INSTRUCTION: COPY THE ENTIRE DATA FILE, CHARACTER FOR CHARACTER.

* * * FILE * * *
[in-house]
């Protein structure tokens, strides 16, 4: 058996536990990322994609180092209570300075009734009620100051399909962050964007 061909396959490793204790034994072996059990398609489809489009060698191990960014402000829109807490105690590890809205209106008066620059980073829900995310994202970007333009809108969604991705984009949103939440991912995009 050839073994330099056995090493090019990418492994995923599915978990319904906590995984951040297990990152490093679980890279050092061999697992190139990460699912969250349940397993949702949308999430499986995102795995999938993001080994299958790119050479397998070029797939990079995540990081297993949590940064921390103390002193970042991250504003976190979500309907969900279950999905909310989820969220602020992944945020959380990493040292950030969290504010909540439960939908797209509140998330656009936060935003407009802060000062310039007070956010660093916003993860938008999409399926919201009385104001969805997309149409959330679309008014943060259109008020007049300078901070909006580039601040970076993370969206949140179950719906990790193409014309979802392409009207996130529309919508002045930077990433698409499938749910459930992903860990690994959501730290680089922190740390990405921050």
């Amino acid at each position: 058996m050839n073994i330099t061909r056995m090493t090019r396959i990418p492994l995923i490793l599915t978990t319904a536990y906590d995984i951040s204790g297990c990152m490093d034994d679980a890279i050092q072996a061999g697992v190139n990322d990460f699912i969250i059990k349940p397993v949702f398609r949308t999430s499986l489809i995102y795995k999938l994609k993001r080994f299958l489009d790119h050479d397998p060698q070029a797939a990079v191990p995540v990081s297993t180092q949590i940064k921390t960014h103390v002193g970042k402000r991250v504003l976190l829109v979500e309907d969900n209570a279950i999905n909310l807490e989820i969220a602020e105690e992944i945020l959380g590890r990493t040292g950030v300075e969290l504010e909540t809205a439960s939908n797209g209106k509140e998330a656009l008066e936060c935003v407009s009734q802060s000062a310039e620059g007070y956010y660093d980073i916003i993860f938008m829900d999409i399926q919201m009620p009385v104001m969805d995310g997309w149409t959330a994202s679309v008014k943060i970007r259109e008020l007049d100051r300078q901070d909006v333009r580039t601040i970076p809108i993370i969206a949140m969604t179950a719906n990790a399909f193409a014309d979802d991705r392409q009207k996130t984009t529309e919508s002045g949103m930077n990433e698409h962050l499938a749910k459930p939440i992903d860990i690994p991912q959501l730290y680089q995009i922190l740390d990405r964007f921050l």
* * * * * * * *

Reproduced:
[in-house]
């Protein structure tokens, strides 16, 4: 058996536990990322994609180092209570300075009734009620100051399909962050964007 061909396959490793204790034994072996059990398609489809489009060698191990960014402000829109807490105690590890809205209106008066620059980073829900995310994202970007333009809108969604991705984009949103939440991912995009 050839073994330099056995090493090019990418492994995923599915978990319904906590995984951040297990990152490093679980890279050092061999697992190139990460699912969250349940397993949702949308999430499986995102795995999938993001080994299958790119050479397998070029797939990079995540990081297993949590940064921390103390002193970042991250504003976190979500309907969900279950999905909310989820969220602020992944945020959380990493040292950030969290504010909540439960939908797209509140998330656009936060935003407009802060000062310039007070956010660093916003993860938008999409399926919201009385104001969805997309149409959330679309008014943060259109008020007049300078901070909006580039601040970076993370969206949140179950719906990790193409014309979802392409009207996130529309919508002045930077990433698409499938749910459930992903860990690994959501730290680089922190740390990405921050």
């Amino acid at each position: 058996m050839n073994i330099t061909r056995m090493t090019r396959i990418p492994l995923i490793l599915t978990t319904a536990y906590d995984i951040s204790g297990c990152m490093d034994d679980a890279i050092q072996a061999g697992v190139n990322d990460f699912i969250i059990k349940p397993v949702f398609r949308t999430s499986l489809i995102y795995k999938l994609k993001r080994f299958l489009d790119h050479d397998p060698q070029a797939a990079v191990p995540v990081s297993t180092q949590i940064k921390t960014h103390v002193g970042k402000r991250v504003l976190l829109v979500e309907d969900n209570a279950i999905n909310l807490e989820i969220a602020e105690e992944i945020l959380g590890r990493t040292g950030v300075e969290l504010e909540t809205a439960s939908n797209g209106k509140e998330a656009l008066e936060c935003v407009s009734q802060s000062a310039e620059g007070y956010y660093d980073i916003i993860f938008m829900d999409i399926q919201m009620p009385v104001m969805d995310g997309w149409t959330a994202s679309v008014k943060i970007r259109e008020l007049d100051r300078q901070d909006v333009r580039t601040i970076p809108i993370i969206a949140m969604t179950a719906n990790a399909f193409a014309d979802d991705r392409q009207k996130t984009t529309e919508s002045g949103m930077n990433e698409h962050l499938a749910k459930p939440i992903d860990i690994p991912q959501l730290y680089q995009i922190l740390d990405r964007f921050l």